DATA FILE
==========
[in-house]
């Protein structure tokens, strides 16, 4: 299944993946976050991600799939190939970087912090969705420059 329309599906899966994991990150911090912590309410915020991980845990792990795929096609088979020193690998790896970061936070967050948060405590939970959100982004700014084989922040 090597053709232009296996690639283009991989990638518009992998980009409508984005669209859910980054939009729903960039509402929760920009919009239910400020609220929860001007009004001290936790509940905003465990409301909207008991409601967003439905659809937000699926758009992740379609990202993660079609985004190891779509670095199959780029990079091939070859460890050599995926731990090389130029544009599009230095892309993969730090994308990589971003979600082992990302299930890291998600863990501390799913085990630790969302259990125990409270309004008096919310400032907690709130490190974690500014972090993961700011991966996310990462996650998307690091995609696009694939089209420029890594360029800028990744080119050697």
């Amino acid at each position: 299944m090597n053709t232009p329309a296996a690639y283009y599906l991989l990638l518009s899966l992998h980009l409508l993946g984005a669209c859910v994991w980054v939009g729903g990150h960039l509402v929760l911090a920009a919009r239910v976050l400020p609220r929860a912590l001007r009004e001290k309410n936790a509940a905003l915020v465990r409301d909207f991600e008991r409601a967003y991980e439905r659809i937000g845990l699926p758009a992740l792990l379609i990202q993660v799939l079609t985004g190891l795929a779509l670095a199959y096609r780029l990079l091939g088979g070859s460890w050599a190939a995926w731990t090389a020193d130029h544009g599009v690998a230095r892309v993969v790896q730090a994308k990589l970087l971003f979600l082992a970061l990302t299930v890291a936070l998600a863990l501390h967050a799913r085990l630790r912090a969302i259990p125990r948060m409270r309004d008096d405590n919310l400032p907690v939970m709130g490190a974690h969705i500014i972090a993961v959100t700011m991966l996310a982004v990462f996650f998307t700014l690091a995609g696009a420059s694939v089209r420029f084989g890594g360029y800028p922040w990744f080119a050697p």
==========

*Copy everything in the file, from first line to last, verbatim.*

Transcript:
[in-house]
């Protein structure tokens, strides 16, 4: 299944993946976050991600799939190939970087912090969705420059 329309599906899966994991990150911090912590309410915020991980845990792990795929096609088979020193690998790896970061936070967050948060405590939970959100982004700014084989922040 090597053709232009296996690639283009991989990638518009992998980009409508984005669209859910980054939009729903960039509402929760920009919009239910400020609220929860001007009004001290936790509940905003465990409301909207008991409601967003439905659809937000699926758009992740379609990202993660079609985004190891779509670095199959780029990079091939070859460890050599995926731990090389130029544009599009230095892309993969730090994308990589971003979600082992990302299930890291998600863990501390799913085990630790969302259990125990409270309004008096919310400032907690709130490190974690500014972090993961700011991966996310990462996650998307690091995609696009694939089209420029890594360029800028990744080119050697």
């Amino acid at each position: 299944m090597n053709t232009p329309a296996a690639y283009y599906l991989l990638l518009s899966l992998h980009l409508l993946g984005a669209c859910v994991w980054v939009g729903g990150h960039l509402v929760l911090a920009a919009r239910v976050l400020p609220r929860a912590l001007r009004e001290k309410n936790a509940a905003l915020v465990r409301d909207f991600e008991r409601a967003y991980e439905r659809i937000g845990l699926p758009a992740l792990l379609i990202q993660v799939l079609t985004g190891l795929a779509l670095a199959y096609r780029l990079l091939g088979g070859s460890w050599a190939a995926w731990t090389a020193d130029h544009g599009v690998a230095r892309v993969v790896q730090a994308k990589l970087l971003f979600l082992a970061l990302t299930v890291a936070l998600a863990l501390h967050a799913r085990l630790r912090a969302i259990p125990r948060m409270r309004d008096d405590n919310l400032p907690v939970m709130g490190a974690h969705i500014i972090a993961v959100t700011m991966l996310a982004v990462f996650f998307t700014l690091a995609g696009a420059s694939v089209r420029f084989g890594g360029y800028p922040w990744f080119a050697p």